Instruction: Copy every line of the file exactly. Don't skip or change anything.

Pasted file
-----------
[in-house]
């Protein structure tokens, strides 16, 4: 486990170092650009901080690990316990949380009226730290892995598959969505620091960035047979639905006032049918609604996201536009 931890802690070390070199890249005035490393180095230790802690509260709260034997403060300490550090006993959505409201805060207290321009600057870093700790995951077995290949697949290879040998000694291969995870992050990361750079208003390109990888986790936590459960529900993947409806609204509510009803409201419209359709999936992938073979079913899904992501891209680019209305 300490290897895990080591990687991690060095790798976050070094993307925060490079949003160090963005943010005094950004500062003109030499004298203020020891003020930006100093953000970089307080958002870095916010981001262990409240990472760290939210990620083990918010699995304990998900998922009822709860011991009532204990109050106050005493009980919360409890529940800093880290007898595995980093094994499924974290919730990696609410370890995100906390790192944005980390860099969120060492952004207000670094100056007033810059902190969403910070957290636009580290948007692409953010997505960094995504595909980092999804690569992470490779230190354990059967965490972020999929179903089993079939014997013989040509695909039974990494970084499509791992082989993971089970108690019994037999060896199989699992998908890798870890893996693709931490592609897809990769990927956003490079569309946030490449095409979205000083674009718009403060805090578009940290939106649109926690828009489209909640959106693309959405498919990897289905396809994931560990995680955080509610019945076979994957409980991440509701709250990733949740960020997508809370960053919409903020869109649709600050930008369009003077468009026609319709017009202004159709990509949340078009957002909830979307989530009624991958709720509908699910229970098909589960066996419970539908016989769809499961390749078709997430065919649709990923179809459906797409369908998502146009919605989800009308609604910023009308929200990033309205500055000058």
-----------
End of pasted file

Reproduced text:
[in-house]
């Protein structure tokens, strides 16, 4: 486990170092650009901080690990316990949380009226730290892995598959969505620091960035047979639905006032049918609604996201536009 931890802690070390070199890249005035490393180095230790802690509260709260034997403060300490550090006993959505409201805060207290321009600057870093700790995951077995290949697949290879040998000694291969995870992050990361750079208003390109990888986790936590459960529900993947409806609204509510009803409201419209359709999936992938073979079913899904992501891209680019209305 300490290897895990080591990687991690060095790798976050070094993307925060490079949003160090963005943010005094950004500062003109030499004298203020020891003020930006100093953000970089307080958002870095916010981001262990409240990472760290939210990620083990918010699995304990998900998922009822709860011991009532204990109050106050005493009980919360409890529940800093880290007898595995980093094994499924974290919730990696609410370890995100906390790192944005980390860099969120060492952004207000670094100056007033810059902190969403910070957290636009580290948007692409953010997505960094995504595909980092999804690569992470490779230190354990059967965490972020999929179903089993079939014997013989040509695909039974990494970084499509791992082989993971089970108690019994037999060896199989699992998908890798870890893996693709931490592609897809990769990927956003490079569309946030490449095409979205000083674009718009403060805090578009940290939106649109926690828009489209909640959106693309959405498919990897289905396809994931560990995680955080509610019945076979994957409980991440509701709250990733949740960020997508809370960053919409903020869109649709600050930008369009003077468009026609319709017009202004159709990509949340078009957002909830979307989530009624991958709720509908699910229970098909589960066996419970539908016989769809499961390749078709997430065919649709990923179809459906797409369908998502146009919605989800009308609604910023009308929200990033309205500055000058």